The Royals went on a spending spree that winter in an effort to contend for a pennant. The team signed pitchers Storm Davis, Rich Dotson and Cy Young Award winning closer Mark Davis. Once again they suffered a rash of injuries to begin the year and the free agents turned out to be complete busts. Frustrations again began to mount as Wathan lashed out at his team for missing signs. Still, Wathan maintained a sense of humor when a reporter asked him if he felt he needed the patience of Job. Responded Wathan, "was Job a second baseman?"
The club finished a disappointing 75-86, their worst season since 1970. Nonetheless, the Royals resigned him for 1991.
''It may look strange, but our inclination was to do this anyhow and how it looks up to the standing of the club and the way the club is playing is less important than our feeling that it's the right decision,''
-General Manager John Schuerholz
The club again stumbled to a poor start in 1991, and on May 23, with the team in last place, Wathan was fired by new general manager Herk Robinson. He had managed more games than anyone in Royals history but Dick Howser and Whitey Herzog.*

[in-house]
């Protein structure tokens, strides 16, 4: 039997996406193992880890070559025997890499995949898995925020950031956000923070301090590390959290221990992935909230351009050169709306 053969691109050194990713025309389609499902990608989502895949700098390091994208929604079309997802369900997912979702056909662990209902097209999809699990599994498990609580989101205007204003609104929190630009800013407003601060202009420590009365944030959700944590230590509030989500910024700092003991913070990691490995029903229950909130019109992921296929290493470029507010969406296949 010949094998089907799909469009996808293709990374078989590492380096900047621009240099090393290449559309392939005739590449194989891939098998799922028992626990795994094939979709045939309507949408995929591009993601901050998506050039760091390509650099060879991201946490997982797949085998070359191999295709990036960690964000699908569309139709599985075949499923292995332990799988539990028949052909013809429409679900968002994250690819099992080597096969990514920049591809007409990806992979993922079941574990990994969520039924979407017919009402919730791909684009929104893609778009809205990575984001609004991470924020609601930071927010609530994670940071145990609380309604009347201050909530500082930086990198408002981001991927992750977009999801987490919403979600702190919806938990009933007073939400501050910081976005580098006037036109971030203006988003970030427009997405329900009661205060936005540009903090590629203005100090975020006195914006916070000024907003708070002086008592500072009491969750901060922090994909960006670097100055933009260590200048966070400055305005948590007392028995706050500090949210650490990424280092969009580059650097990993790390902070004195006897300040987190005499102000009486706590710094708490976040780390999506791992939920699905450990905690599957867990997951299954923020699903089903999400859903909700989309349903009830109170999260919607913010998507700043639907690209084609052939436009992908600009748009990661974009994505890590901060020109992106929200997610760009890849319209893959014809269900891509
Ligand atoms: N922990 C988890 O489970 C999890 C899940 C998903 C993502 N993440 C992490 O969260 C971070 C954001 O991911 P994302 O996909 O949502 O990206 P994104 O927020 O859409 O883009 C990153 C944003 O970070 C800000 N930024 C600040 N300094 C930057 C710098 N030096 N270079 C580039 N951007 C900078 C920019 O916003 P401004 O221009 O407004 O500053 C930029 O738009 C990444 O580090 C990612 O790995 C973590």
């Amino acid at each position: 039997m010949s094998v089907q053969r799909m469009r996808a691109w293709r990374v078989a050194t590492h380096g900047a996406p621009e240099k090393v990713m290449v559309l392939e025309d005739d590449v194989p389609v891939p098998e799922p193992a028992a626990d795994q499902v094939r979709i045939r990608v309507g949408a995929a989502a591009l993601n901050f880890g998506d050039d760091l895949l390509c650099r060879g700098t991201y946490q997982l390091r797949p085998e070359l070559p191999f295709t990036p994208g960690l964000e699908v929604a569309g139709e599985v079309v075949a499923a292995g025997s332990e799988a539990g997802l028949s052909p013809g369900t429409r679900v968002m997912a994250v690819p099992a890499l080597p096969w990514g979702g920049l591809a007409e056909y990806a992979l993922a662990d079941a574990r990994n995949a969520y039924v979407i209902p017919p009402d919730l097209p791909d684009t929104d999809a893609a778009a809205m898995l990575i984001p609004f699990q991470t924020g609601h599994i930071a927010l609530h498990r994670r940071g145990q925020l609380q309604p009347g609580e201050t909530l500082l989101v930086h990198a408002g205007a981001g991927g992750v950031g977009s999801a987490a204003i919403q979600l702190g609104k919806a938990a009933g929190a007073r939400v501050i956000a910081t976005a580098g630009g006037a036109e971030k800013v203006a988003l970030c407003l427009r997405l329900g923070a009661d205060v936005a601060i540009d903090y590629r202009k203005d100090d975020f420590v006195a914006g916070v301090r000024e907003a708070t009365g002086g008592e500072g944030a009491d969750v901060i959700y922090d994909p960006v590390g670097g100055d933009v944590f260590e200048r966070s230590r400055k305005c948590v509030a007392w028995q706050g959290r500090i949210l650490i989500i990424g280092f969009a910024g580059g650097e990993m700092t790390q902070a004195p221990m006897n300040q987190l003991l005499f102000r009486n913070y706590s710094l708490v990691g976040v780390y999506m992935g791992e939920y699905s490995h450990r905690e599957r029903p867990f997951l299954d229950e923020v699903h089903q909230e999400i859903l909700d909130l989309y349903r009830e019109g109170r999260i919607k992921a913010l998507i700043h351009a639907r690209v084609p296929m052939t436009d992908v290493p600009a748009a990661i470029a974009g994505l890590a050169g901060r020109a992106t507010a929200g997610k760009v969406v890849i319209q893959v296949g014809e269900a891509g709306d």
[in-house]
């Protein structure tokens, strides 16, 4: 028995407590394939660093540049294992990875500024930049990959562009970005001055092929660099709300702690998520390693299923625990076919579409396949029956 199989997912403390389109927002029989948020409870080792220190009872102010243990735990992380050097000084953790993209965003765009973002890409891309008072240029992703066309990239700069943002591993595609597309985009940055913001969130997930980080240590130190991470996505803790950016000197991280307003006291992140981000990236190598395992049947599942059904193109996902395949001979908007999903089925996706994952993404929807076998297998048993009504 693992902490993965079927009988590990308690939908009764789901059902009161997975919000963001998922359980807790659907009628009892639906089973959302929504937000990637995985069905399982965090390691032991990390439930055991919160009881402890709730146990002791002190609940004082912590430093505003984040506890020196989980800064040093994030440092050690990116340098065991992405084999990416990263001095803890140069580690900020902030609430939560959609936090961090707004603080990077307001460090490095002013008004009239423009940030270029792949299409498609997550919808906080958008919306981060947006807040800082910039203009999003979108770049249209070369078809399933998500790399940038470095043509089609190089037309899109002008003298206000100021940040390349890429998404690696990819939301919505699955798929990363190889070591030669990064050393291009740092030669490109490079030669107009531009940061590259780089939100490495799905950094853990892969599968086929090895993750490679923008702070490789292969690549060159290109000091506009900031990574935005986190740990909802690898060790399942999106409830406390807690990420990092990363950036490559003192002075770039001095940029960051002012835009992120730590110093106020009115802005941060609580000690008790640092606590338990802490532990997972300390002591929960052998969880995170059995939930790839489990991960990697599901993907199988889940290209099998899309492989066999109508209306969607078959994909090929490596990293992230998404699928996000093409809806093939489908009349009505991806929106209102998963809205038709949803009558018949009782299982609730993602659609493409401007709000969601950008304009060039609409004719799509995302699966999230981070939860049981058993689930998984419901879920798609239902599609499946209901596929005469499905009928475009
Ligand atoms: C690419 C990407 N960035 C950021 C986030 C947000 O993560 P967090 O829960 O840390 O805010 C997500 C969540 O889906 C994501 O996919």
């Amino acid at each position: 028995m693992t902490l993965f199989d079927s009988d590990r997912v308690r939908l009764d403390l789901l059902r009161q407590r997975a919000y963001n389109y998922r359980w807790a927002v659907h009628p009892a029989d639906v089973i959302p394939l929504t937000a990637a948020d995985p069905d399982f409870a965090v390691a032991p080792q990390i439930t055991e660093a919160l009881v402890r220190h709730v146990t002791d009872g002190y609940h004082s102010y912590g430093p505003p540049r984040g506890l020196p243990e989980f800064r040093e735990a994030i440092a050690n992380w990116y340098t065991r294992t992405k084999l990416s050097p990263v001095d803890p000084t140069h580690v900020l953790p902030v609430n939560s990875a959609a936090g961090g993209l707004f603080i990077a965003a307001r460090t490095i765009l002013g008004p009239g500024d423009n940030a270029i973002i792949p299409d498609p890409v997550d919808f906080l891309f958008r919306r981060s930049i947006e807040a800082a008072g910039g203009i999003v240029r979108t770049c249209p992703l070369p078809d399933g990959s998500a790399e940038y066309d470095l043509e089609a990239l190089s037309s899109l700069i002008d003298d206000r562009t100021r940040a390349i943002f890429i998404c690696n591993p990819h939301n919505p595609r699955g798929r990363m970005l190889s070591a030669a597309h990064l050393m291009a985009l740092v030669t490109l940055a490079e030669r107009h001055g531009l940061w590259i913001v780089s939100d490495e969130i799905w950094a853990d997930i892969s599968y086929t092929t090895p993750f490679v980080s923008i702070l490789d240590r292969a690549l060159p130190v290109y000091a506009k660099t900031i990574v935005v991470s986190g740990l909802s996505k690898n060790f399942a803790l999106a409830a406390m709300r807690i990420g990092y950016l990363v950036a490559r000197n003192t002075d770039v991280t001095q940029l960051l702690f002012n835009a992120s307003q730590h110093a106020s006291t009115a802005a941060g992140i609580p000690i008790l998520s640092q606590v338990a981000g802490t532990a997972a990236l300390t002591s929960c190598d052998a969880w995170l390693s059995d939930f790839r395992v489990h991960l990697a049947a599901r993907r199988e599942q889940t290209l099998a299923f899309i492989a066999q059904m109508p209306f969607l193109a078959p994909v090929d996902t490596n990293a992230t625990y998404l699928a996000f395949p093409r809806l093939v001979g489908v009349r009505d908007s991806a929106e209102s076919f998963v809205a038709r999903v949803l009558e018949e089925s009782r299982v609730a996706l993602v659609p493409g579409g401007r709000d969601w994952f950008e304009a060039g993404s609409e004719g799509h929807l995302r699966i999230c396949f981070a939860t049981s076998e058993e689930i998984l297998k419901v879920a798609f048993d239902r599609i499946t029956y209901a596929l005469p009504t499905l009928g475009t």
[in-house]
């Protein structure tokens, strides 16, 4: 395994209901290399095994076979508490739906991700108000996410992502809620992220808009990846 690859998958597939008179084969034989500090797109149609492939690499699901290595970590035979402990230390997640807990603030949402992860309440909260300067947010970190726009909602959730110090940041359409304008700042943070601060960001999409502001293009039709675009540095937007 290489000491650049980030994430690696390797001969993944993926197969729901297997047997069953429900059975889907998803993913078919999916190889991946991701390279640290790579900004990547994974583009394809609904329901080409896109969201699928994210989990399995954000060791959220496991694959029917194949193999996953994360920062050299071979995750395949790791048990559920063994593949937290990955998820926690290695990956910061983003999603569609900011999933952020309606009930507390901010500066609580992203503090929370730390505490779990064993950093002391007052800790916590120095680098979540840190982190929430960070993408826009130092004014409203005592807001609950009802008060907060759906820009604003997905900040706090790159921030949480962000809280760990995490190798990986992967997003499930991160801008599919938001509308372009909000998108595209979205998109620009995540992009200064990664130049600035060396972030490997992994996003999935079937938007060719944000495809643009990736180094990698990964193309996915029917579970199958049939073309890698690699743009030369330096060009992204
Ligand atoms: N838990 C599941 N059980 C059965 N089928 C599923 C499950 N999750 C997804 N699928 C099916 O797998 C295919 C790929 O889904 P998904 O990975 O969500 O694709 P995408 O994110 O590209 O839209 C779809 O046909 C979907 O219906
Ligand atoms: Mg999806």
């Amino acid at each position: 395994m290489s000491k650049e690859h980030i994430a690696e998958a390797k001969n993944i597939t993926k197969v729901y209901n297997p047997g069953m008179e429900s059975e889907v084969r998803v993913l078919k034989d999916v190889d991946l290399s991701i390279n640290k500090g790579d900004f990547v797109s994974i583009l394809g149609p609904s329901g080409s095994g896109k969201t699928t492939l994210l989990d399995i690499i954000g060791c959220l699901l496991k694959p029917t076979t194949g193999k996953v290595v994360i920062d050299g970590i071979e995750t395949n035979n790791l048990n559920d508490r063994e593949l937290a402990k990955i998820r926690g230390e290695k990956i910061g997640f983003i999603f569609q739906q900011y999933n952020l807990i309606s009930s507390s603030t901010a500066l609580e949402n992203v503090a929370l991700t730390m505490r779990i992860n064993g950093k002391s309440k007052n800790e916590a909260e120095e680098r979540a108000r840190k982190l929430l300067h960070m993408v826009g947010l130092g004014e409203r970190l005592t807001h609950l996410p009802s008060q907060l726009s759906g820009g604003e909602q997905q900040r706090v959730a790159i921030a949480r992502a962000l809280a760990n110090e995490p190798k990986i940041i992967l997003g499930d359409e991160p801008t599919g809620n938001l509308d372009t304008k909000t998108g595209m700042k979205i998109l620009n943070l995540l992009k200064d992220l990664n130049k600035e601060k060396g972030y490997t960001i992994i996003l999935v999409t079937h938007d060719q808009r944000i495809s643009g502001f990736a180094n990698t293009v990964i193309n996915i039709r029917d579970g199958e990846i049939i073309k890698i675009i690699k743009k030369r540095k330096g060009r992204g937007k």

*-Tony Muser has since passed him. How awful is it that only Dick Howser has managed more games in a Royals uniform than Tony Muser? Not even Whitey Herzog or Jack McKeon could last as long as Muser. And Whitey never had a losing season in Kansas City! McKeon had the first winning season for the young franchise! Jim Frey took us to a World Series! Muser's best season was 77-85 in 2000. And somehow they kept thinking he was good enough. He was the cockroach of Royals managers.
"John Wathan probably does not deserve full blame for this. I wish we had a more creative way to fix a situation like this."
The Royals immediately hired McRae, now serving as an Expos hitting coach. Wathan returned to his home in Blue Springs to spend more time with his family. Just a few weeks after he was fired, I played his son Derek's Little League team. They were a pretty elite team, and we were a team of guys who probably wouldn't play high school ball (I made it to JV!) I managed to somehow get on base. As I got to third, I looked up and saw former Royals manager John Wathan, complete in a "Bombers" uniform. It was surreal.
Wathan became a coach with the Angels in 1992, and filled in on an interim basis when Buck Rodgers was injured in a bus accident. The next year he interviewed for the manager's position with the Marlins, but failed to land the job. He was brought onto the Red Sox coaching staff in 1994 as insurance in case manager Butch Hobston was fired. He did manage one game with Boston on an interim basis, but never got the call to manage again. After a brief stint in the Royals broadcast booth, he became a scout with the organization.
"All I know is that I've been very fortunate during my career to be in the right place at the right time."